When I cruised the exhibit hall at ISTE, the last thing I expected was a flashback to my Junior High days. I was a...theater geek. (Long, slow, exhale). It's part of my past, and I've come to accept it, though from time to time, it creeps back into my mind like a strange dream. When it came time for the Spring Show, I was the only male in theater class, so it was a no-brainer who would play David, the leading role in the off, off, off broadway production of David & Lisa: the story of a troubled male tween and his disturbed young girlfriend who found love and acceptance...in a mental institution. After this roundtrip of the mind, I found myself back in the exhibit hall, reading the materials and talking to the exhibitor about the importance of giving students real-world skills.
The truth is, I'm still a bit of a theater geek at heart, and I love creating content, especially in the digital domain, and I get a huge kick out of passing that love along to my students. BizMovie, one of three modules by BizWorld.org, is an integrated business, entrepreneurship, and computer programming curriculum. During a 12-week program (an hour a week) students create animated movies using movie making technology that also enables them to learn basic programming as they start and run their own movie production companies. Students experience the entire entrepreneurial cycle as they work together to design, produce, market, and even sell tickets to their animated films. Who knows – a program like this could inspire the next James Cameron.
Students work in teams to apply academic skills to real-world business situations in 3rd to 8th grade classrooms. All programs are interdisciplinary, aligned to standards, and enable students to recognize the practical application of core subject material while engaging them in opportunities to exercise 21st century skills.
The lesson plans are straight forward and simple to follow. Objectives and learning standards are also provided. Lessons begin with a guiding question that leads into a 5-minute "do now" activity, followed by instruction, application of knowledge, link to the business of movie production, a closure activity, and even a homework assignment. The side panel of the lesson plan guide includes helpful teaching tips, sort of like the ones found in the For Dummies books. Resources and handouts are also provided, along with a list of words and definitions common in the film, computer, and business industry.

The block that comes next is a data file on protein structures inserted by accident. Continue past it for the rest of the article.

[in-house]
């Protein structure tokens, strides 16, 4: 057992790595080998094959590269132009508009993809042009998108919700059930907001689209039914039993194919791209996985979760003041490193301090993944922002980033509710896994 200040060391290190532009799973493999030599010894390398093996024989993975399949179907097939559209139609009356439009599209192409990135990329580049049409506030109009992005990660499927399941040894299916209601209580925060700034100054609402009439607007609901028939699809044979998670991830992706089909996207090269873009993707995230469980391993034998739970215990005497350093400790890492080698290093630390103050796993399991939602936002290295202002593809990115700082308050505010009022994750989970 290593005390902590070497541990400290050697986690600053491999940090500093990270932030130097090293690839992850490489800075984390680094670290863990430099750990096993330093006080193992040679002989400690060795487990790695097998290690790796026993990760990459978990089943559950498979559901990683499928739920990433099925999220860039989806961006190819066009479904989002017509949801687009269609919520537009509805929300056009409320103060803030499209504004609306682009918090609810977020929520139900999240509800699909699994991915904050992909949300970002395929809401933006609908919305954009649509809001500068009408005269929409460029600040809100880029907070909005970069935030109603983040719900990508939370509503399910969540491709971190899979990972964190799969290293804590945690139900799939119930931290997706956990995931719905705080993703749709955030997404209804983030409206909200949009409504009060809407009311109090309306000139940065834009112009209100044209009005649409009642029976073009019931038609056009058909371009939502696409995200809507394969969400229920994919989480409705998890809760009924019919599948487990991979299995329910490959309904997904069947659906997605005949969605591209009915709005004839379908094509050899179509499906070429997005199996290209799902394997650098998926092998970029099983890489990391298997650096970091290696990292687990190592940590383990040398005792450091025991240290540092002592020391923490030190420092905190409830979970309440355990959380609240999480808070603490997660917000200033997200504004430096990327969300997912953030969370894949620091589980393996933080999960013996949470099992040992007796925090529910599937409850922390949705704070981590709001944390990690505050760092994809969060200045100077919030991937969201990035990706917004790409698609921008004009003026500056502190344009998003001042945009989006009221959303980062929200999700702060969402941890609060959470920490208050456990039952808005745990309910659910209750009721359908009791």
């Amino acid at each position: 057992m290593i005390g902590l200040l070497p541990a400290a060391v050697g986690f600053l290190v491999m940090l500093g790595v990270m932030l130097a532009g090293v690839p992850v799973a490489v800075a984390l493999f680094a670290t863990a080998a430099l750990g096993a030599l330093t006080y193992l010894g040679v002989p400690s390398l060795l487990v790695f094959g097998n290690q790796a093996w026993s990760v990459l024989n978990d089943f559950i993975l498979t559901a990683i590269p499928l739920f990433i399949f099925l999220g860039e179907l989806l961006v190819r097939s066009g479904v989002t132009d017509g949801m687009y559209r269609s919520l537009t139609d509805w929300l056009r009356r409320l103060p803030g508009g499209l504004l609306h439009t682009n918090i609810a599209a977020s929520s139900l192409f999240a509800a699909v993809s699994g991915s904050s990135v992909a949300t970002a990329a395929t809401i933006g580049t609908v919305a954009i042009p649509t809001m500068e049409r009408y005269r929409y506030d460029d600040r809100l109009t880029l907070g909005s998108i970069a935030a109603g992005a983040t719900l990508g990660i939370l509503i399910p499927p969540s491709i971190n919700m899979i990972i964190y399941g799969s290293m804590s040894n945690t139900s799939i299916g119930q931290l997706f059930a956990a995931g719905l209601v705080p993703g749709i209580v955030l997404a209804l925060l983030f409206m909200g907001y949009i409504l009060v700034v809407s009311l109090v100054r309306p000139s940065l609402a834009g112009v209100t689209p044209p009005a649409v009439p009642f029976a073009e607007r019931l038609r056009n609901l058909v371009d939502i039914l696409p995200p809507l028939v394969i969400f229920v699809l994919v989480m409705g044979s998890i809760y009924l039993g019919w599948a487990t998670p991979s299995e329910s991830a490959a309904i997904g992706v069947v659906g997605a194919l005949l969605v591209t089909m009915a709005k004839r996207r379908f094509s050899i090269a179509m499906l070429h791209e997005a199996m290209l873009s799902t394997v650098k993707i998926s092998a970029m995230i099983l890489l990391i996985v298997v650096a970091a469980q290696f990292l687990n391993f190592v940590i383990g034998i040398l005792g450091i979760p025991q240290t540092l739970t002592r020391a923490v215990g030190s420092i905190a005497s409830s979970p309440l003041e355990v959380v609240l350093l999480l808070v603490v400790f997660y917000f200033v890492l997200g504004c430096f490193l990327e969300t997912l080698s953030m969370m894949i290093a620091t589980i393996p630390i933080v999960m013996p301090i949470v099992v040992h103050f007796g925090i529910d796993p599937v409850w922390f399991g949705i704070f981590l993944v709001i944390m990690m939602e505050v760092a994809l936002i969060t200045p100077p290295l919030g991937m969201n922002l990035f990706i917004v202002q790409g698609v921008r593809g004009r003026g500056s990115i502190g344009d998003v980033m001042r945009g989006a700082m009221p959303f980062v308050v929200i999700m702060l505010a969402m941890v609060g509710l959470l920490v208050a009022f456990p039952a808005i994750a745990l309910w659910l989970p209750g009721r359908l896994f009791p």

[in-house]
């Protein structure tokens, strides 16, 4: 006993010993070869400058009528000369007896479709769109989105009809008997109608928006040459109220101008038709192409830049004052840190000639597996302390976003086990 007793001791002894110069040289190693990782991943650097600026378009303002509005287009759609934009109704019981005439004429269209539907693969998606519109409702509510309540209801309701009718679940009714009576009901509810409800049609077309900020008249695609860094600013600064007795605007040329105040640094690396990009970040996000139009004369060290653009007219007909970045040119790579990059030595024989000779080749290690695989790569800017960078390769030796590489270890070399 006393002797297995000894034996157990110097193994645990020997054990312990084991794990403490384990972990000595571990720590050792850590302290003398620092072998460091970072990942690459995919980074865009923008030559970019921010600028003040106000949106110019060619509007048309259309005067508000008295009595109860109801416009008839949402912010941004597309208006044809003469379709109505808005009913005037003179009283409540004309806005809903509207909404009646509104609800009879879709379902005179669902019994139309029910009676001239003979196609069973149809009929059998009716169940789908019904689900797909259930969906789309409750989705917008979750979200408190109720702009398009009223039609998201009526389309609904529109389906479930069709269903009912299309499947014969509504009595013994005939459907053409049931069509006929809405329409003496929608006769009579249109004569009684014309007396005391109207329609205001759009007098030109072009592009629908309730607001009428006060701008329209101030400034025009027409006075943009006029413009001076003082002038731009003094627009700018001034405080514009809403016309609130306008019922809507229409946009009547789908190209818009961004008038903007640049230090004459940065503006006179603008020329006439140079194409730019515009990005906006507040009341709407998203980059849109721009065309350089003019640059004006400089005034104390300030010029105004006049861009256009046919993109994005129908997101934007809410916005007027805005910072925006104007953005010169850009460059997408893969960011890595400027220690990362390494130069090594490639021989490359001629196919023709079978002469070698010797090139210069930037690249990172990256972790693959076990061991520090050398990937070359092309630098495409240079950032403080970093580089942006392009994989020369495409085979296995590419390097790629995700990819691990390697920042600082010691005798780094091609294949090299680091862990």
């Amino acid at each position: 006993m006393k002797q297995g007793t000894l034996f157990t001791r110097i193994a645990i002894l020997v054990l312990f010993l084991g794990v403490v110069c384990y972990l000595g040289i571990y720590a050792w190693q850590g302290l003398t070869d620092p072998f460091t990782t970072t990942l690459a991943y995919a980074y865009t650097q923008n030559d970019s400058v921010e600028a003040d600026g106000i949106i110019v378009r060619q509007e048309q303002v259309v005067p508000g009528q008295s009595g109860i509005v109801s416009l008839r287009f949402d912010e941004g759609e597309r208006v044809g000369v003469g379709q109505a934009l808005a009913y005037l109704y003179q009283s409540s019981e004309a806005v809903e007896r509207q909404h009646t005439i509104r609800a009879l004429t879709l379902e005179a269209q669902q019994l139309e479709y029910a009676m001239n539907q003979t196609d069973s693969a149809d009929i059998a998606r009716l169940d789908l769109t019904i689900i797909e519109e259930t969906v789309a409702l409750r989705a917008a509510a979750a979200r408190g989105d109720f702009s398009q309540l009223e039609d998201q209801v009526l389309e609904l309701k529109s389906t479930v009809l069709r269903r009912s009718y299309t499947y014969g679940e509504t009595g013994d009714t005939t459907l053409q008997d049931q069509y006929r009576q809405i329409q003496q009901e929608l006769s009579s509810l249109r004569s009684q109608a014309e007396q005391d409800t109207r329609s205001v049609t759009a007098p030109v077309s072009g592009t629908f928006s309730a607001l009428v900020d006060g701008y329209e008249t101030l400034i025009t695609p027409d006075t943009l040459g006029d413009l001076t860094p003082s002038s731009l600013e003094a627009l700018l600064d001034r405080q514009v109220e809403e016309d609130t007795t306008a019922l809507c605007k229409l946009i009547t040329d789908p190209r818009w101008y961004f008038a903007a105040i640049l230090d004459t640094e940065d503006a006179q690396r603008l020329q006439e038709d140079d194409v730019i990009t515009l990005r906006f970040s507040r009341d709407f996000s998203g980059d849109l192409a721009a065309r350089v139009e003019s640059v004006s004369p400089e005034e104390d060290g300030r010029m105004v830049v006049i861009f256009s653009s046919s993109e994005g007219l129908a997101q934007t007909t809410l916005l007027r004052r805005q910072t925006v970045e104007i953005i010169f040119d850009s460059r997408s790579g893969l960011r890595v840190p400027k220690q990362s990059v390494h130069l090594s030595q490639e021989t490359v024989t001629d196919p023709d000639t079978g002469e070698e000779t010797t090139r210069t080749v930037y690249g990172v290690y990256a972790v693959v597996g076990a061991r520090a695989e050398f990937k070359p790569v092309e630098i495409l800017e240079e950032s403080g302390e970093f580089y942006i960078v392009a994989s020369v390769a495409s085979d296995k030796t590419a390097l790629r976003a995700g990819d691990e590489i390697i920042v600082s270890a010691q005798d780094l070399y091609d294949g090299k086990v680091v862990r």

From 2003 to about 2007, I ran a program similar to this one in our school's after school program, but the medium was video production. As engaging, creative, and fun as that experience was, I could only manage roughly four to five students at a time; this program offers something for everyone all of the time, thanks to the personal computer. It's an ideal curriculum for a classroom or after school program.
Kerpoof, the MovieMaking software, works in a web browser, so there's no software to download. It does require Flash Player 10, which will have already been installed on most browsers. If you dont have the latest version of Flash, you can download it for free from Adobe.
- Access to a class set of computers with internet capability and Adobe Flash Player 10
- Classroom of students
- Expected time commitment of 20 hours (prep, program and debrief)
To have your students experience the “MovieMaker” application created by Kerpoof exclusively for the BizMovie program, go to www.kerpoof.com. The BizMovie Kit costs $95, and includes a Teacher Manual, Resource Guide, BizMovie Stock Cards, BizBucks, and a Movie Clapper. Kerpoof, the MovieMaking software, is free to use regardless of whether or not you choose to purchase the curriculum. I will see YOU at the Oscars.
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